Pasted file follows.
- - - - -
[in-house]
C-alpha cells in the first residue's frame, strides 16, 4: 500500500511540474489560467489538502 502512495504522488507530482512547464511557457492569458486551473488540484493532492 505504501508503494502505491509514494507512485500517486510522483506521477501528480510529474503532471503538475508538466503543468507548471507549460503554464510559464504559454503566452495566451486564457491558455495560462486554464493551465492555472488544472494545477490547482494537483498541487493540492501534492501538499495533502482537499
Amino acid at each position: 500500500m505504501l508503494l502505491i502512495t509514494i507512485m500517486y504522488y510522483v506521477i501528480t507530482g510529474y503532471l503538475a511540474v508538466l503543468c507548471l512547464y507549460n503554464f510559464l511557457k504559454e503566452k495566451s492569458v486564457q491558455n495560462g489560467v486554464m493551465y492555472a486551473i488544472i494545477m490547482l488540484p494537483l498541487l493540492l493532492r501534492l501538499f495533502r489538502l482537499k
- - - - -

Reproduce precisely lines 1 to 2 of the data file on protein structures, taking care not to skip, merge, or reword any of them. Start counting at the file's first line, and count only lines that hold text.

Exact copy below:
[in-house]
C-alpha cells in the first residue's frame, strides 16, 4: 500500500511540474489560467489538502 502512495504522488507530482512547464511557457492569458486551473488540484493532492 505504501508503494502505491509514494507512485500517486510522483506521477501528480510529474503532471503538475508538466503543468507548471507549460503554464510559464504559454503566452495566451486564457491558455495560462486554464493551465492555472488544472494545477490547482494537483498541487493540492501534492501538499495533502482537499